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New Mexico State University

New Mexico State University

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Rating System Helps Cotton Growers Figure Risk of Seedling Diseases

LAS CRUCES -- New Mexico's cotton growers can use a rating system from the National Cotton Council to figure their risk of yield-lowering seedling diseases and decide whether fungicides are needed at planting.


"Cotton growers in wetter climates use fungicides every year to prevent seedling diseases, but in New Mexico we only have problems in certain years, and the problem for us is predicting which years fungicide treatments at planting will pay off," said Natalie Goldberg, plant pathologist with New Mexico State University's Cooperative Extension Service.

Seedling diseases are caused by fungi that kill young plants, leaving large skipped sections in the field. Though the disease occurs sporadically in New Mexico, growers nationwide lost an estimated $1.25 billion to seedling diseases from 1992 to 1996, Goldberg said.

If seedling disease damage is severe, cotton growers must replant, losing time and money. However, applying fungicides in years when they are unnecessary adds to production costs.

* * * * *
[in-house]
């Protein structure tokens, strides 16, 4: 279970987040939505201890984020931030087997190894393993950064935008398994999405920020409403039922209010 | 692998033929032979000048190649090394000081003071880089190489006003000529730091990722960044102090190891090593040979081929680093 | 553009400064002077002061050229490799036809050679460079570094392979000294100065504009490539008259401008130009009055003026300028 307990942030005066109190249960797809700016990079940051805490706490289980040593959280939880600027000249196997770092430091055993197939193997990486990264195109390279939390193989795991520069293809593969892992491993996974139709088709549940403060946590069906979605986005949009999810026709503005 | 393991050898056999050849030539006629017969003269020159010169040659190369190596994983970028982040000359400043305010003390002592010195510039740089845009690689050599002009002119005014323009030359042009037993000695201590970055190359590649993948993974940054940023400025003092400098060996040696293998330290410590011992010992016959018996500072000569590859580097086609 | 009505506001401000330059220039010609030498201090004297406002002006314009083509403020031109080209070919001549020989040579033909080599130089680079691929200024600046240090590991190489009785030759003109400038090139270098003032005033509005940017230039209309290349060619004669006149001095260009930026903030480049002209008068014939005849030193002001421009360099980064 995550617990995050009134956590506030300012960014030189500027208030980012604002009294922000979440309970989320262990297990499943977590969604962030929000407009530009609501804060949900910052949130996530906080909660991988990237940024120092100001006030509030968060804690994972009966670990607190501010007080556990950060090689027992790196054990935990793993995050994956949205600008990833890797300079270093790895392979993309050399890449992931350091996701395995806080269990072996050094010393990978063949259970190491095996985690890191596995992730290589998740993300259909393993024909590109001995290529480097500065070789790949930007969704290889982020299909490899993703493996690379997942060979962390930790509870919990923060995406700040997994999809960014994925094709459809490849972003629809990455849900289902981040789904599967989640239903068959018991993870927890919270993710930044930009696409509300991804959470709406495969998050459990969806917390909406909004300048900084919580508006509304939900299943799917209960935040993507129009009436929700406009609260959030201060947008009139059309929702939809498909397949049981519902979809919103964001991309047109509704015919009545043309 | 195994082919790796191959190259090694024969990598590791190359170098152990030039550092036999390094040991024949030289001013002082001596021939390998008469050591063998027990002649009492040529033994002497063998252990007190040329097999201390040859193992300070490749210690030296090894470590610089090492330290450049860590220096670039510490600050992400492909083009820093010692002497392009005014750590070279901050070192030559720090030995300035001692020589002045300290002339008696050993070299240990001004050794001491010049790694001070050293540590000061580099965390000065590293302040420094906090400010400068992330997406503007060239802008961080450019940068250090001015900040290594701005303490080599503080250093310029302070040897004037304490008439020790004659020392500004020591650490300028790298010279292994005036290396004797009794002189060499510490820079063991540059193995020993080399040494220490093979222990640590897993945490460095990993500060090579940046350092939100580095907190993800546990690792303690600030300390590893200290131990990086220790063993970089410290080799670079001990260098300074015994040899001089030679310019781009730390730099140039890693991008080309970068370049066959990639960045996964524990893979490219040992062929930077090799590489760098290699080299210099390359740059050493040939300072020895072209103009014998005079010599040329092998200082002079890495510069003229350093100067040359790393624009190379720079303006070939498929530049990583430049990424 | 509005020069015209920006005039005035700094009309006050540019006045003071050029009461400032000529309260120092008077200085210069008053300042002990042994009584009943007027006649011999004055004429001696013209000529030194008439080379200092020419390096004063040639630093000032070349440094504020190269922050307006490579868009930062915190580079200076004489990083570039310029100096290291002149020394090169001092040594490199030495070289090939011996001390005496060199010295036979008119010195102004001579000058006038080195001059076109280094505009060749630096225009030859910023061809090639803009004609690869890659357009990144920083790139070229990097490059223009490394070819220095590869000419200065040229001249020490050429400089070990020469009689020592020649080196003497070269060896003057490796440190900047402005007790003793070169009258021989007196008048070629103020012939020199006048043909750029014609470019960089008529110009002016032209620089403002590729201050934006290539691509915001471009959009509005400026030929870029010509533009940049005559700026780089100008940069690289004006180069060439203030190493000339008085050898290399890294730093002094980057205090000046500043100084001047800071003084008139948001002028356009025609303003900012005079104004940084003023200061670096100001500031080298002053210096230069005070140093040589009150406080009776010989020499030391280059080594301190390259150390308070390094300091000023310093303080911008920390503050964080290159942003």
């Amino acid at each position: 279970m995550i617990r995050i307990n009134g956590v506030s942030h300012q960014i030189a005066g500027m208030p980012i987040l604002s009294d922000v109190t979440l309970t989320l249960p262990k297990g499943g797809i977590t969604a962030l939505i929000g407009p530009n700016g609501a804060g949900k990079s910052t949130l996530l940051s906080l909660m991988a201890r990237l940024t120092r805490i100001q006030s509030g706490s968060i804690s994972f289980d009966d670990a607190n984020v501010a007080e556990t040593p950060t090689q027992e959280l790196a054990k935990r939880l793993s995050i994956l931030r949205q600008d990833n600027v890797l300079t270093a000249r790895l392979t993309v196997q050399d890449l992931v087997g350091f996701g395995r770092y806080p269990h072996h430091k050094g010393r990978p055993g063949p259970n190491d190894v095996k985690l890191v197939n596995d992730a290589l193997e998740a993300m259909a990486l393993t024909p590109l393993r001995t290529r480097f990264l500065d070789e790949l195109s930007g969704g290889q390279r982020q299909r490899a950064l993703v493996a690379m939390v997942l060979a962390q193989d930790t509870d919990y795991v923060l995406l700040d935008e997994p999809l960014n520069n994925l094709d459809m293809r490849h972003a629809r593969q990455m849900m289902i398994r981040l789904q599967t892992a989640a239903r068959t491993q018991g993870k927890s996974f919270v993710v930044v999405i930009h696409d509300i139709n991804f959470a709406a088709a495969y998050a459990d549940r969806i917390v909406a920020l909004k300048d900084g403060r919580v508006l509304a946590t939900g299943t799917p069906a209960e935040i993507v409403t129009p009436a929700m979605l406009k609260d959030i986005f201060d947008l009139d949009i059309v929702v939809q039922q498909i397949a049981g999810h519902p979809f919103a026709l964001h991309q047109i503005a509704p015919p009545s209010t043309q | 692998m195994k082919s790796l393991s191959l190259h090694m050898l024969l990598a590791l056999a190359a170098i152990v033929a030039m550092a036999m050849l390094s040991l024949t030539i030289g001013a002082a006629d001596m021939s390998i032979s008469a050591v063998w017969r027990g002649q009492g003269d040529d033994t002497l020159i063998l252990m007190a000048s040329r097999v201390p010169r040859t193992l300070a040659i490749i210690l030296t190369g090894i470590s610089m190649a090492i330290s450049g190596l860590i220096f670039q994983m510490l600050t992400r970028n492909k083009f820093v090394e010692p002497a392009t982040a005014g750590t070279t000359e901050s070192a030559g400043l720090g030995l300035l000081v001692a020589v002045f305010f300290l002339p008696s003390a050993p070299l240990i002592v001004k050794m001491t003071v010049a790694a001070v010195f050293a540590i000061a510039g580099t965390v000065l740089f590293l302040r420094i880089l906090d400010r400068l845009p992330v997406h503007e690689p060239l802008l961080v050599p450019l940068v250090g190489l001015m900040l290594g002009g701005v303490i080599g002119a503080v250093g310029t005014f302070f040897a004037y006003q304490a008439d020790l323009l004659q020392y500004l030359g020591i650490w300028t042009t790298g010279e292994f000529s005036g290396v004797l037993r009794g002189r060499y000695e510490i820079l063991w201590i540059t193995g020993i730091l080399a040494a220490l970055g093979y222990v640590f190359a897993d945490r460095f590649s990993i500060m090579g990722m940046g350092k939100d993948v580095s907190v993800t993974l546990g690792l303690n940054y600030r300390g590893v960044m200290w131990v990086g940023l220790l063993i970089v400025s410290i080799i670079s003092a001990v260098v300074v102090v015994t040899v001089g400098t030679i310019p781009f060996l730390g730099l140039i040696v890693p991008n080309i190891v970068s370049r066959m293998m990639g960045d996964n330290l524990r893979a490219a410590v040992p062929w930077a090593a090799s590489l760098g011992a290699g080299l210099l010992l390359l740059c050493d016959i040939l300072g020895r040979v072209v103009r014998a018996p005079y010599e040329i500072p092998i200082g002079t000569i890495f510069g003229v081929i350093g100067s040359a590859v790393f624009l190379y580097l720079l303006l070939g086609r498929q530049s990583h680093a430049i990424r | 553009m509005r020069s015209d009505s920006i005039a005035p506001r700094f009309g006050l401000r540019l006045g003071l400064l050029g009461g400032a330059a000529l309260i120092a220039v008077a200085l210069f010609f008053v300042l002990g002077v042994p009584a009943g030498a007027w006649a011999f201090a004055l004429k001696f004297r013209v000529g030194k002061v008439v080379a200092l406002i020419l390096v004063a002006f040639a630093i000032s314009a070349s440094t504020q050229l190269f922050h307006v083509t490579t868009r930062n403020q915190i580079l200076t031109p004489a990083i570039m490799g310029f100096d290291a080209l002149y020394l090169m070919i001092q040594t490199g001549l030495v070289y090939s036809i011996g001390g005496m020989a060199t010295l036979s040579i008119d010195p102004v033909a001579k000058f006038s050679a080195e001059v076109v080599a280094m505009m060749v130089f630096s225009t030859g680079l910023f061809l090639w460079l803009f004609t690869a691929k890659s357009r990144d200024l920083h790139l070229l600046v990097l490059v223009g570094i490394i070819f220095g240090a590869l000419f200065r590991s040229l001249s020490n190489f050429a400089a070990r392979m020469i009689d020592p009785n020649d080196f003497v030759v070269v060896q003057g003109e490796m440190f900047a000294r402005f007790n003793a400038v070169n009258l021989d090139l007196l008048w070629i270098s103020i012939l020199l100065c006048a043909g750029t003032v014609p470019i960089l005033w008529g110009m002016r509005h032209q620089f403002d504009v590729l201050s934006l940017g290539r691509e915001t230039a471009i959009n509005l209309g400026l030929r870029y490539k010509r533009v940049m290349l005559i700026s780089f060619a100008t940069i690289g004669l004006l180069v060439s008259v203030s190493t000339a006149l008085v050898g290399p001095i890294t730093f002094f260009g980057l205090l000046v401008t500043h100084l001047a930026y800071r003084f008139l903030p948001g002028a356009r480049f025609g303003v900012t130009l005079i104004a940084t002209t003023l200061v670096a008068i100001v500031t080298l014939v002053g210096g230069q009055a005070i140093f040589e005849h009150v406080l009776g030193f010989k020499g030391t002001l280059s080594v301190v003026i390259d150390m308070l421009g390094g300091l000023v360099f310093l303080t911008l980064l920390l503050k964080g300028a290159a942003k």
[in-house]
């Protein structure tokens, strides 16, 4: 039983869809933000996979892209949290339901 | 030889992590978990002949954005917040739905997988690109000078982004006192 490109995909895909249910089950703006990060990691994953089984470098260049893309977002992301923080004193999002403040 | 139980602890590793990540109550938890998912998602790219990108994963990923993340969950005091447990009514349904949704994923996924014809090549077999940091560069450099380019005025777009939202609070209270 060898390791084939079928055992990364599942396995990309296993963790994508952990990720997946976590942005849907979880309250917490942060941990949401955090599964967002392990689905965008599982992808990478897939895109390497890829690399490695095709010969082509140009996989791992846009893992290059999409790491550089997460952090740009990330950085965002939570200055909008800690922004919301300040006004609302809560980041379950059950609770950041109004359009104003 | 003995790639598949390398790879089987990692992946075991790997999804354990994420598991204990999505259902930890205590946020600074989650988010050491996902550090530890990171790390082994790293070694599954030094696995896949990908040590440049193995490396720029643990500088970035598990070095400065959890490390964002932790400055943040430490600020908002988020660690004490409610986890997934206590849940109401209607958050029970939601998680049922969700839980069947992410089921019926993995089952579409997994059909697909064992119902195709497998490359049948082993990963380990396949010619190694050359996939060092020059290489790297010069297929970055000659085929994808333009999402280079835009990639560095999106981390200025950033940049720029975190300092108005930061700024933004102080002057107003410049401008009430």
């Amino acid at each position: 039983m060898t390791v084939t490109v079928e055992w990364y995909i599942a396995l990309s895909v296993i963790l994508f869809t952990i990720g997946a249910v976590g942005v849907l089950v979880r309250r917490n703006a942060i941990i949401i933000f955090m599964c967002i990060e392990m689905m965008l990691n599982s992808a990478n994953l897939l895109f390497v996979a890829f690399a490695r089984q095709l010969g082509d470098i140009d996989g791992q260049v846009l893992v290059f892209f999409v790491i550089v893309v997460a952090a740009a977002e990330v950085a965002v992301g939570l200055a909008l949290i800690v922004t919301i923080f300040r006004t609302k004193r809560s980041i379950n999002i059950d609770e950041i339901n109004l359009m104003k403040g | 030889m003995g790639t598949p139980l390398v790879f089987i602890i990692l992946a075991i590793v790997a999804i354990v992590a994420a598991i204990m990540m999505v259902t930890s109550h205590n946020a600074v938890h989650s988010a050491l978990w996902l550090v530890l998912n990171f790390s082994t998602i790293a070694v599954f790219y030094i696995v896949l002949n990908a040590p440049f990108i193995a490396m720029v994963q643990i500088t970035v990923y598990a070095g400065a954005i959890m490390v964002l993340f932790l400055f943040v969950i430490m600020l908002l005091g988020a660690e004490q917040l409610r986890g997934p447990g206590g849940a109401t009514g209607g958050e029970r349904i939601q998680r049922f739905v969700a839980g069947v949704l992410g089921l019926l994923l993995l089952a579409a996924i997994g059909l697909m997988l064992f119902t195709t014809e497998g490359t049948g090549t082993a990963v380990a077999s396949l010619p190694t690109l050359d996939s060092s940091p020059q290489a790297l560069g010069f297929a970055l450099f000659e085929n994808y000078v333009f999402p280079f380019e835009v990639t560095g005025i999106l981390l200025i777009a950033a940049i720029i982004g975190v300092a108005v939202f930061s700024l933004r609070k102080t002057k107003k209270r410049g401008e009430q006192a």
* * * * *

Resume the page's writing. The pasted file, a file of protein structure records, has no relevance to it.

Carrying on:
The National Cotton Council's Beltwide Program Committee for Cotton Seedling Disease Education has developed a rating scale to help growers decide whether they need to apply preventive fungicides at planting, Goldberg said.

"The two most important factors in the rating system deal with temperature and moisture, because the organisms that cause seedling diseases are triggered by cool, moist conditions," she said.

To figure their risk of seedling diseases, growers begin by calculating soil temperature -- based on a three-day average at a 6- to 8-inch depth -- and checking the National Weather Service's five-day forecast for air temperature and chance of precipitation, Goldberg said.

"For example, if you're in a situation where soil and air temperatures are below the upper 60s and you have a greater than 50 percent chance of rain, you're at a high risk for seedling diseases," she said.

Other risk factors for seedling diseases include seed quality, field history, tillage practices, seeding rate and insecticide or nematicide application.

Growers add up their points from seven questions on the weighted system. A total of 13 points or more means a high risk of seedling diseases.

For a copy of the rating system, contact Goldberg or Shane Ball, Extension agronomist, at (505) 646-1621.